The United States and Japan on Friday announced the upcoming return of two parcels of land from military bases in Okinawa to civilian use. The thin strips, currently part of U.S. bases, are to help widen roads and ease traffic jams.
The news came at a rare joint announcement by U.S. Ambassador to Japan Caroline Kennedy and Chief Cabinet Secretary Yoshihide Suga at the prime minister’s office in Tokyo.
The total size of the land is a tiny fraction of the massive territory occupied by U.S. bases, which together take up as much as 18.2 percent of Okinawa Island.
The transfer is not imminent, and will be complete by the end of March 2018.
Still, Kennedy and Suga played up its significance, in an apparent effort to ease growing anti-military sentiment among Okinawans, many of whom seek a reduction in the U.S. military presence.
“These returns will have a positive impact on the daily life of the people of Okinawa,” Kennedy told reporters at the prime minister’s office.
The return will help ease traffic congestion and help redevelop areas around the base and National Road 58, she said.
One of the two lots is a 4-hectare strip along the eastern edge of U.S. Marine Corps Air Station Futenma in Ginowan; the other is a 3-hectare section on the eastern side of Camp Kinser, between the city of Urasoe and the sea, both in central Okinawa.
Following an 18-month scuffle under the Freedom of Information Act, The Japan Times reported in September that the Pentagon had released records dating from the 1970s to 1990s detailing serious contamination — including mass deaths of sea life, burials of toxic chemicals and the possible exposure of base workers — at Camp Kinser.
The FOIA release is believed to be the first time such comprehensive records regarding U.S. military contamination in Japan have been made public.
The municipal assembly of Ginowan has called for the land to be returned to ease traffic congestion, which is why Tokyo has recently accelerated negotiations with the U.S. over the matter, central government officials in Tokyo said.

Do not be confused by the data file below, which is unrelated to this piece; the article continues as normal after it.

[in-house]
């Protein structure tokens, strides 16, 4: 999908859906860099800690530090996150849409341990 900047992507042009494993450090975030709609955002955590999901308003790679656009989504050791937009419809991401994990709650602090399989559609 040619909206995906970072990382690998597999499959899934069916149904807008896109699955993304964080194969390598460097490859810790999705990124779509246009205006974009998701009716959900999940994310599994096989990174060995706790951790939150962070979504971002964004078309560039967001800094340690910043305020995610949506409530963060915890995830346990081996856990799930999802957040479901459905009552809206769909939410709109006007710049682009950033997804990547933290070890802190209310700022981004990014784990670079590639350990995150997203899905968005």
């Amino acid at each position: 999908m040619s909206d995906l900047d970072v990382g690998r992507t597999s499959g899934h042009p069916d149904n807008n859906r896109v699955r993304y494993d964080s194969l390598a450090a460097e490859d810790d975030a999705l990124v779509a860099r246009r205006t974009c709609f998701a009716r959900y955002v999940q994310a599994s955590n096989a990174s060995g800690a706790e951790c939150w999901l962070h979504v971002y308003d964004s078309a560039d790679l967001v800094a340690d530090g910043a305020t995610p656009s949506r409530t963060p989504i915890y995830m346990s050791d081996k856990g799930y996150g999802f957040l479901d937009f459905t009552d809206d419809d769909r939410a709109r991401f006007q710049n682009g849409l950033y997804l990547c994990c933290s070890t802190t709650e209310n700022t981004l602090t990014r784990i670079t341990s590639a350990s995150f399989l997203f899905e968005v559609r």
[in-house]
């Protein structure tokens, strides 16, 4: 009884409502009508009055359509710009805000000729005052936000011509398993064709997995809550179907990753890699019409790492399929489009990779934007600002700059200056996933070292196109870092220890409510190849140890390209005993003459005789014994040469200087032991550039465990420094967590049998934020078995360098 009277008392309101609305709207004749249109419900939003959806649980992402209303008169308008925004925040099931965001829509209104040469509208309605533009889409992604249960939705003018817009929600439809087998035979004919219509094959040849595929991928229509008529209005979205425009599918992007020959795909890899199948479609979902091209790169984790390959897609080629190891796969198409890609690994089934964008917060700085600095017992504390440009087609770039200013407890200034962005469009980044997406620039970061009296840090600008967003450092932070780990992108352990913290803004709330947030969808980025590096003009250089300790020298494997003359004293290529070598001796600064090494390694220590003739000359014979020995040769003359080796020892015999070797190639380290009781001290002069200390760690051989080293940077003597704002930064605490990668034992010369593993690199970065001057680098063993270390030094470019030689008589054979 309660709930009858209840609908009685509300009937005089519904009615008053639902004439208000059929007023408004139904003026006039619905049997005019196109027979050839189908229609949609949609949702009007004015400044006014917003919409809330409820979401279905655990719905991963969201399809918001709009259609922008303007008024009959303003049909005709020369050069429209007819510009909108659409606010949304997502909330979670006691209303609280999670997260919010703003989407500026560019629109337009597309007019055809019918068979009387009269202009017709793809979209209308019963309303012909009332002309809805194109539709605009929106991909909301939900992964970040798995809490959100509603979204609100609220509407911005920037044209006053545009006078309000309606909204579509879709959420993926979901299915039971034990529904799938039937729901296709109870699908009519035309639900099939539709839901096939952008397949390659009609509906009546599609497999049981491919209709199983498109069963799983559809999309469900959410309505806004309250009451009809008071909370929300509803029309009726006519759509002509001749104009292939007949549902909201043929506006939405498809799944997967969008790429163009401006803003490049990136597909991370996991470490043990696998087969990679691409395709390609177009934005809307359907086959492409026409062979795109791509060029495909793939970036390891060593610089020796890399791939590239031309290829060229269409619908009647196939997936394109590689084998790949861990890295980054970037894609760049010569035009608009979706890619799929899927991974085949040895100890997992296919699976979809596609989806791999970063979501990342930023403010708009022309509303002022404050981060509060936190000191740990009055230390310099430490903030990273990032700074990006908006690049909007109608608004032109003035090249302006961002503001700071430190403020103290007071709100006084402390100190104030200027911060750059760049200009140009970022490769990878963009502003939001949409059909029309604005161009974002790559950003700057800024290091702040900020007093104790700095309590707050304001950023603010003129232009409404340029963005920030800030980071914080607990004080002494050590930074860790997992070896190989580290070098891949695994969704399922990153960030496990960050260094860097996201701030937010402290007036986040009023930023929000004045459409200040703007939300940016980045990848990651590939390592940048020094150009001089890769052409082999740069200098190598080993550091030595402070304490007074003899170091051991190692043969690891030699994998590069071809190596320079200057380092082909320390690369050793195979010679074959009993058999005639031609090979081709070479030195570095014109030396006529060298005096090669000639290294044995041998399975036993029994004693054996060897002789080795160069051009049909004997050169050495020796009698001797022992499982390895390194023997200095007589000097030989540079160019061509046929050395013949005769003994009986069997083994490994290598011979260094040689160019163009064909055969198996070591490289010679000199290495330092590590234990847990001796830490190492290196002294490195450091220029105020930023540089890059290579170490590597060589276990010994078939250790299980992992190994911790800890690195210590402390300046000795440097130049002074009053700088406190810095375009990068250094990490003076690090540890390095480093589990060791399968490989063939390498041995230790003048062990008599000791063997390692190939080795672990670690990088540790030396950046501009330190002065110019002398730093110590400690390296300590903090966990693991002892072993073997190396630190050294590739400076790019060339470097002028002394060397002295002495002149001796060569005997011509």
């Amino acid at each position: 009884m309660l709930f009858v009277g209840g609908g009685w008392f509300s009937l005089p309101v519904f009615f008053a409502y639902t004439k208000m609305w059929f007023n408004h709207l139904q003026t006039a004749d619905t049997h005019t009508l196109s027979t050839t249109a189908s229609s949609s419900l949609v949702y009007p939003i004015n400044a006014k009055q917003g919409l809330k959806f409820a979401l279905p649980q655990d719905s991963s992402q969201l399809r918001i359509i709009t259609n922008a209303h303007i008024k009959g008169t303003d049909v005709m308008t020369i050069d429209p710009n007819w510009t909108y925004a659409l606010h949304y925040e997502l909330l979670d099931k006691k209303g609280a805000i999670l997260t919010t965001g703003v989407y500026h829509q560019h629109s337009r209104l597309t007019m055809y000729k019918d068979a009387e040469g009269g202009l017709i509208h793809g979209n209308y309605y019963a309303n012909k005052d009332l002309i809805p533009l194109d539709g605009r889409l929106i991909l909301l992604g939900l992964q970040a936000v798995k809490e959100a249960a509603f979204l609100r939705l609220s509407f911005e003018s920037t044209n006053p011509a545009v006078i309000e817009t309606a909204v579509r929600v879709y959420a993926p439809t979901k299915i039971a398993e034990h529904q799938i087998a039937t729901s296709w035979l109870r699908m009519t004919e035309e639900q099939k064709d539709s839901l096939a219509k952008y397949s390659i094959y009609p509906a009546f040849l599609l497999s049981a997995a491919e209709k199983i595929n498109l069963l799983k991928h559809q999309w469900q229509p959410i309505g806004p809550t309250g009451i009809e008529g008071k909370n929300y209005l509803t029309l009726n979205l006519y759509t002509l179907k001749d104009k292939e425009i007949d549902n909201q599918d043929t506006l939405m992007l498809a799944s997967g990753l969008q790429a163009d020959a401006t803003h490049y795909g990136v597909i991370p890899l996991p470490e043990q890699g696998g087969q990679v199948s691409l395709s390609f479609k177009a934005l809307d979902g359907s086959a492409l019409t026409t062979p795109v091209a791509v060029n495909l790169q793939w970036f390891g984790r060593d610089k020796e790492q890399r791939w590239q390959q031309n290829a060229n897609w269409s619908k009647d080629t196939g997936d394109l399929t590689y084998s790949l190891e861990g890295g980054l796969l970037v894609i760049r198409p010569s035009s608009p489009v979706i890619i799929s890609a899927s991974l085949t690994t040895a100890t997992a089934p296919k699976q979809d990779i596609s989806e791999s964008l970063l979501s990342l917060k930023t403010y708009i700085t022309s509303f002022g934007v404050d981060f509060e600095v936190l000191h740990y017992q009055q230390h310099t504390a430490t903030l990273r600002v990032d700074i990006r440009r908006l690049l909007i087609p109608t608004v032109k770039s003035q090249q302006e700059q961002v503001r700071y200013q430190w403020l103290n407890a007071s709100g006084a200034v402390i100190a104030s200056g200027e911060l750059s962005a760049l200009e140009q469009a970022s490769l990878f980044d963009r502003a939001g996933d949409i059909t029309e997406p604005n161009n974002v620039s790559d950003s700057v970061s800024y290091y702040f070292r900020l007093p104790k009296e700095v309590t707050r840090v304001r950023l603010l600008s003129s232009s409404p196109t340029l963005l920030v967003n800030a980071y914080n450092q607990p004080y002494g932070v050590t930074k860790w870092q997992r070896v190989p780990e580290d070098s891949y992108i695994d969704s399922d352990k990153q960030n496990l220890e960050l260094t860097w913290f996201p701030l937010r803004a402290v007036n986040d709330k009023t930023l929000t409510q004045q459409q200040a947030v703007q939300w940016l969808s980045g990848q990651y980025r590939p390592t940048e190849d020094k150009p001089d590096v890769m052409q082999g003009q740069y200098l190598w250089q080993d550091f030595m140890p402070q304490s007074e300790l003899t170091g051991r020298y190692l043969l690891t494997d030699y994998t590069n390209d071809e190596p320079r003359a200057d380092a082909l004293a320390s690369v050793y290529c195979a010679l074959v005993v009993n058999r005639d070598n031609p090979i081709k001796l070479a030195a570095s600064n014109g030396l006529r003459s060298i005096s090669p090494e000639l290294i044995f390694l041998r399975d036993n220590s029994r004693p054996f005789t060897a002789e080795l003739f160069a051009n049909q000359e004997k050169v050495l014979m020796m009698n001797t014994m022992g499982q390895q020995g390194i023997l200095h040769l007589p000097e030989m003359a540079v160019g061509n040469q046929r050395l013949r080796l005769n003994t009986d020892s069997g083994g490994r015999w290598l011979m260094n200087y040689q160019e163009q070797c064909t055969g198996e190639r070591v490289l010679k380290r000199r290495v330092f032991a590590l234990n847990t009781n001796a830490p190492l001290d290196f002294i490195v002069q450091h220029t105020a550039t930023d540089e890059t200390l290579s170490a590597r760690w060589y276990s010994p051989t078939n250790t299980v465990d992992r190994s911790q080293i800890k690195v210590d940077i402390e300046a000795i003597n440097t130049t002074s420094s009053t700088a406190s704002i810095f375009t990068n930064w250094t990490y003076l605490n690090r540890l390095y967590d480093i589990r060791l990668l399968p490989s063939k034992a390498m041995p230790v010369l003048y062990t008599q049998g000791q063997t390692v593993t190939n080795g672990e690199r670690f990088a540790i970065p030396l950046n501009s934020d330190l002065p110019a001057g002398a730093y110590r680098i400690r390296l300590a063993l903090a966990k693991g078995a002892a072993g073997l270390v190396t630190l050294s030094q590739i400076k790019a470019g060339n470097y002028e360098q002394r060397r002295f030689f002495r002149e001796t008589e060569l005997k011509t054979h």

The two countries also agreed to start building an elevated road over U.S. Marine Corps Camp Foster in central Okinawa by the end of March 2018.
The elevated road will connect the nearby National Road 58 to a former residential area of Camp Foster, which was returned to local landowners in March and is now awaiting redevelopment.
Kennedy stressed the returns are part of a much larger U.S. base consolidation plan and overall strategic realignment of U.S. forces in the Pacific region.
“The U.S. government remains committed to executing this entire plan at the earliest possible date, and we look forward to working with the government of Japan to make it happen,” she said.
Meanwhile, in a written statement, Tokyo and Washington reaffirmed the same day their commitment to the controversial plan to relocate the Futenma air base to Nago, northern Okinawa.
The central government has long faced criticism in Okinawa for imposing on it the burden of hosting U.S. military bases. The prefecture was under formal U.S. military occupation until 1972.
Currently, almost three-quarters of the bases and facilities exclusively used by the U.S. military in Japan are located in Okinawa, even though it accounts for only 0.6 percent of Japan’s territory.
The Japan-U.S. security treaty obliges Japan to host U.S. military bases, while the U.S. bears the responsibility for defending Japan from attack.
Anti-military sentiment in Okinawa has been particularly strong because memories remain painfully acute of fierce ground battles conducted there in the closing days of World War II.
During and after the war, the U.S. military forcibly seized vast areas of land from local residents, including the site of the Futenma base.
Now the Japanese government pays rent to land owners, but many Okinawans still remember the U.S. seizure of land lots with “bayonets and bulldozers” as a traumatic experience.
Prime Minister Shinzo Abe has restarted a long-stalled project to relocate the Futenma base, which is located within a residential neighborhood, to Nago, northern Okinawa Prefecture, in an effort to reduce risks to local residents and at the same time strengthen the Japan-U.S. military alliance.
But Okinawa Gov. Takeshi Onaga, supported by a vast majority of Okinawans, has pledged to block the relocation within the prefecture, saying it will only strengthen the U.S. military presence in Okinawa. He wants the base kicked out of the prefecture altogether.
Onaga has revoked an earlier permission for coastal landfill. The construction work is prerequisite to building a new site for the base.
In response, the central government has filed a lawsuit against Onaga, further raising political tensions between itself and Okinawa.
The matter has gone to court. Central government officials said they will press ahead with landfill and construction work as the trial continues.